Gaza Disengagement

There is a profound lack of knowledge of the Jewish Biblical and modern historical connections to Gaza.

Gaza is mentioned several times in the Torah. Its size, shape, region and identifying markers are precisely mentioned and illustrated. Gaza is but another area of Jewish land that has been stolen from Jews by Arabs via fabrications, historical revisionism, literal land grabs and genocide against the indigenous Jews of Israel.

The following Biblical references should help you in talking points on the subject:

Biblically speaking:

1. Genesis 15 – The area in which Gaza is located was included as part of Abraham’s inheritance.

2. Numbers 34:2-6 – The Bible details precisely the northern, southern, eastern and western borders of ancient Israel. Readers should note that in every reference there is a body of water – the Mediterranean Sea, a lake, a river and a wadi (a dry river bed that flows only after an infrequent heavy rain). Bodies of water are permanent markers in most cases. In Numbers 34:5 with reference to the southern border it states: From Azmon the boundary shall turn towards the Wadi of Egypt (near el-Arish) and terminate at the sea (Mediterranean). This would include the entire present-day Gaza Strip and additional land in the Sinai.

3. Joshua 13:2 – The Lord said to Joshua: This is the territory that remains to be conquered: all the districts of the Philistines, those of the Gerurites, from the Shihon, which is close to Egypt, to the territory of Ekron in the north, are accounted. Canaanite, namely those of the five lords of the Philistines – the Gazities (Gaza), the Ashdodites (Ashdod) etc.

4. Joshua 15:47 - Most Biblical commentators hold that the modern day Gaza Strip was within the territory allotted to the tribe of Judah.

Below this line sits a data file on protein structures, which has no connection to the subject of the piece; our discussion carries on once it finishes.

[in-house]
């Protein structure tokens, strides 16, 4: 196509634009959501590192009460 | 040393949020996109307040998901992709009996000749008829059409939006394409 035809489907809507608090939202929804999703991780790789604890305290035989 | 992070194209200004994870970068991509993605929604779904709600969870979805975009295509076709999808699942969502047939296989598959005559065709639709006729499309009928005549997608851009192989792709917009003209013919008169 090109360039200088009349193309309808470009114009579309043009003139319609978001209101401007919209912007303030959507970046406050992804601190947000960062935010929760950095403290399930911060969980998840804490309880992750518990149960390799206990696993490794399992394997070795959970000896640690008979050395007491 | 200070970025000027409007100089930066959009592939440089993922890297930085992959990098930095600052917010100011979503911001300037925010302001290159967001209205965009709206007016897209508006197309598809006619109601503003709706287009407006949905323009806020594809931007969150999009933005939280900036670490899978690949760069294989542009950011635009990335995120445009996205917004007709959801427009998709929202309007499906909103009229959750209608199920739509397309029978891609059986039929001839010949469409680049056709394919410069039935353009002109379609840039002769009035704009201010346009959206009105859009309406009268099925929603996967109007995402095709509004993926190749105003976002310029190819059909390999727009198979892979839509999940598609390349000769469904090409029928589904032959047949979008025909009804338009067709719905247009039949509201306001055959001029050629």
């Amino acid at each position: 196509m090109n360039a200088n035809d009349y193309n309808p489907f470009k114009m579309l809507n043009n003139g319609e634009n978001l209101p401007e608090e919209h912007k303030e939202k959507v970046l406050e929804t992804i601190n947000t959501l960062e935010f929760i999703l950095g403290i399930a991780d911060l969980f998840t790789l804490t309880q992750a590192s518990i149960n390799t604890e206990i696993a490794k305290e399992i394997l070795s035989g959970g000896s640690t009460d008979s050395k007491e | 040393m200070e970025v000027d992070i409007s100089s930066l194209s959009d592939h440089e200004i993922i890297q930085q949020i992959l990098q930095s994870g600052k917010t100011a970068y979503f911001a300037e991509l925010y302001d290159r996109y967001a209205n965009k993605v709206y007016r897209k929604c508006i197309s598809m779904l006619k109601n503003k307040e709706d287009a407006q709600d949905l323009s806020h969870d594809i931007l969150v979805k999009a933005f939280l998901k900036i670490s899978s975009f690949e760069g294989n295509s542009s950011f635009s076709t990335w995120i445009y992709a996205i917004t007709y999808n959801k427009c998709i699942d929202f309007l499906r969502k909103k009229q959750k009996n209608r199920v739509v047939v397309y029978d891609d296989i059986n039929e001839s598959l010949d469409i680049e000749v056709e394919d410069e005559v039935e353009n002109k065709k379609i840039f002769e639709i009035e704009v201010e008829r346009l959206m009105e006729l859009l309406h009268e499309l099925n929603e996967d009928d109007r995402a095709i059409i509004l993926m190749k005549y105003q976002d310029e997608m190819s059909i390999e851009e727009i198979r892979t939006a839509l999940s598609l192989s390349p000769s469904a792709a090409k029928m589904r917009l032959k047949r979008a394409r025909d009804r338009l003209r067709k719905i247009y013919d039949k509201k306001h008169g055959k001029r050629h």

5. Consider in Joshua Chapter 15: This was the portion of the tribe of Judea (15:20); Ekron, with its dependencies and villages (15:45); Ekron, westward, all the towns in the vicinity and Ashdod, with their villages (15:46); Ashdod, its dependencies and its villages, Gaza, its dependencies and its villages, all the way to the Wadi of Egypt and the edge of the Mediterranean Sea (15:47).

6. Judges 1:18 - And Israel captured Gaza and its territory, Ashkelon and its territory, and Ekron and its territory.

7. Kings 5:1 – Solomon’s rule extended over all the kingdoms from the Euphrates to the land of the Philistines and the boundary of Egypt (Wadi of Egypt or to el-Arish).

8. Ezekiel 47:19-20 – 47:19 The southern limit shall run: A line from Tamar to the waters of Meriboth-kadesh, along the Wadi (of Egypt and ) the Great Sea (Mediterranean). That is the southern limit.

Historically speaking:

* During the 3rd century BCE, Gaza and Akko were the leading centers of trade and industry. Both cities had numerous Jewish residents, including some very wealthy and influential families. [1]

* There were Jewish communities in Gaza during the Hasmonean period (166-63 BCE).

* During ancient times, in the taking of tithes (shmittah), the Gaza area was included in this Jewish religious obligation. Shmittah is observed to this day in Jewish settlemens located in the Gaza Strip as it was deemed part of ancient Eretz Israel.

* During the 4th century CE, Emperor Constantine attempted to build a church in Gaza but the Jewish population located there was opposed to this.
At that time, Gaza was the principal port for trade and commerce for the Jewish population of the Holy Land. A very ancient synagogue was excavated there some time ago. Influential rabbis, Israel Najara, author of the popular prayer and Shabbat song Kah Ribon Olam, and Rabbi Avraham Azoulai, the renowned mekubal, lived in Gaza Jewish communities.

* During the 7th century CE: “When the Arab hosts now began spreading northward, they encountered the first focus of resistance in the city of Gaza, then occupied by a strong Byzantine garrison under the command of the provincial governor, Sergius. At that time Gaza embraced a substantial Jewish settlement, in fact the most important community in Judea. Jews seem to have fought alongside the Byzantines in the ensuing battle, which ended in Sergius’ defeat.” [2]

* Also during this period, “Saccording to the famous grammarian, Jonah ibn Janah, Gaza, too, lost its status as the foremost community in Judea, but it remained a center of learning and well-developed community life.” [3]

* From 1885 to World War I Jews lived in Gaza.

* A renewed Jewish community existed in Gaza until the Muslim pogroms against Jews in 1929. Jews were murdered in many communities throughout Palestine, especially Jerusalem, Hebron and Safed – three Jewish holy cities.